Trump’s victory demonstrates clearly the dangers inherent to identity politics—especially when it is pushed in the full-throated way that the Democrats and the Left more generally have done of late.
Donald Trump won the 2016 Presidential Election by a comfortable margin (when the dust settles, he will have garnered north of 300 Electoral votes). This is unprecedented. There is no other way to say it.
An America in which Trump—a man who ran an uphill, bare bones campaign against the wishes of the elites of both parties; whose team was (to put it mildly) comprised almost solely of misfits; who was pilloried by the media from Day One; who was trailing by very large margins in the vast majority of polls right up to Election Day; who was constantly putting his foot in his mouth; who truly appears not to know what he does not know—has even an “on paper” chance of winning the White House is an America that is hankering for change, and is in many ways broken at its core.
Those who seriously thought Trump never had any chance whatsoever were always fooling themselves—whether willfully or not. To have believed that on any level, you had to have, somewhere along the line, become fatally disconnected from the lives, aspirations, and experiences of every day Americans and taken up residence in a bubble.
People in this bubble severely underestimated how tired ordinary Americans were of unchecked immigration, an economy stacked against average folks, and the quasi-religion of political correctness—and thus how very little the numerous attacks thrown at Trump would matter, since he was channeling deep and valid frustrations long ignored, as well as offering himself as a proverbial megaphone for voters long scorned.
But, it would be folly to ignore the cultural Left’s role in its own ignominious defeat. For decades, the socially useful and important sting inherent to notions like racism and sexism was evacuated by rampant overuse and irresponsible misapplication—as when “wearing dreadlocks while white” is a manifestation of—wait for it!—white supremacy. That extremist, racial parochialism is rightly rejected by reasonable people, and Trump was the vehicle by which this type of behavior was forcefully and unreservedly rebuked.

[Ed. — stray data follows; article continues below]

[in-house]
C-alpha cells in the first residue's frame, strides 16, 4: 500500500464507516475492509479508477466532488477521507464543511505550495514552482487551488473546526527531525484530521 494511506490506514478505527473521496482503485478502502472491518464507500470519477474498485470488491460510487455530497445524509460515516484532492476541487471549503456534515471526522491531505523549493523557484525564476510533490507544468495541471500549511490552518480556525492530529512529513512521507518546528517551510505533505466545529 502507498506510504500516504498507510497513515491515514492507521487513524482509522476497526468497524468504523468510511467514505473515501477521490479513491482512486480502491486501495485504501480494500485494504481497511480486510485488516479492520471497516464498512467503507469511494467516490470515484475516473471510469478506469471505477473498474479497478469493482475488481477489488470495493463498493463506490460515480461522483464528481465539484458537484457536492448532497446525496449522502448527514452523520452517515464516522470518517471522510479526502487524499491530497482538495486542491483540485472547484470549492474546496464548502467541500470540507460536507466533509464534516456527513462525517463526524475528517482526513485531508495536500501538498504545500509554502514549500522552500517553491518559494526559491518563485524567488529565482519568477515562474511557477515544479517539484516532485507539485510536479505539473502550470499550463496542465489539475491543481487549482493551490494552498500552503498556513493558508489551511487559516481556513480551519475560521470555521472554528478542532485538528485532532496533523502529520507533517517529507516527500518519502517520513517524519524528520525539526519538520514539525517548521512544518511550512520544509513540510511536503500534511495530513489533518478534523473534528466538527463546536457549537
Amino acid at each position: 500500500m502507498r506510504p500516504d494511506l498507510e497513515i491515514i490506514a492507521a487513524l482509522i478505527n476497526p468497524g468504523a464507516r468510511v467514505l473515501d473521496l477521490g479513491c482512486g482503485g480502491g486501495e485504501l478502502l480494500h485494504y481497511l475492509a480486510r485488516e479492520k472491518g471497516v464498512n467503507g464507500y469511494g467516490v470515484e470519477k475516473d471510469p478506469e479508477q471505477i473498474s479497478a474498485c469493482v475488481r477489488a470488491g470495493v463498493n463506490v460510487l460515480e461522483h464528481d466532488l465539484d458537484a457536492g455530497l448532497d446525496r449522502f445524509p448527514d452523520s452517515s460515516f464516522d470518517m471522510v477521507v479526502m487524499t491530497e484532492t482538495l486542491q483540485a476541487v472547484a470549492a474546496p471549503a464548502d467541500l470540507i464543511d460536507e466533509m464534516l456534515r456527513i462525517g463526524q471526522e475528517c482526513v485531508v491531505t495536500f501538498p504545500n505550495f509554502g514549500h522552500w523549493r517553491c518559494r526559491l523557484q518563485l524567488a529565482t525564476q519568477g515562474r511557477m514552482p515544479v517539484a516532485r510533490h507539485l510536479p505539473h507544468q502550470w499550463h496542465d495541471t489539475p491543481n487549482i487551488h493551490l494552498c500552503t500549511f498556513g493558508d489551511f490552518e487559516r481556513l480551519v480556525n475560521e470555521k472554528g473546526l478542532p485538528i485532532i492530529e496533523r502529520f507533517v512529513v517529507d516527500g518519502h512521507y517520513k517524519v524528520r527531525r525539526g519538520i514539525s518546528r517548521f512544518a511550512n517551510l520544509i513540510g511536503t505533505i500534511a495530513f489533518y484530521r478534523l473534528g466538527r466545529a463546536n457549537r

Finally, Trump’s victory demonstrates clearly the dangers inherent to identity politics—especially when it is pushed in the full-throated way that the Democrats and the Left more generally have done of late. As The New York Times’ Nate Cohn pointed out on Twitter: “How to think about this election: white working class voters just decided to vote like a minority group. They’re >40% of the electorate.” Identity politics cuts both ways. Liberals (and now pro-Trump Republicans) will have to decide going forward whether and how they want to proceed re: identity politics. I recommend dropping them; they are nothing but trouble.
None of this is to say that Trump is an upright, virtuous man, or even that he will be a successful president—only, at minimum, that both parties need to do some serious soul-searching. And I hope we do, for the good of the country.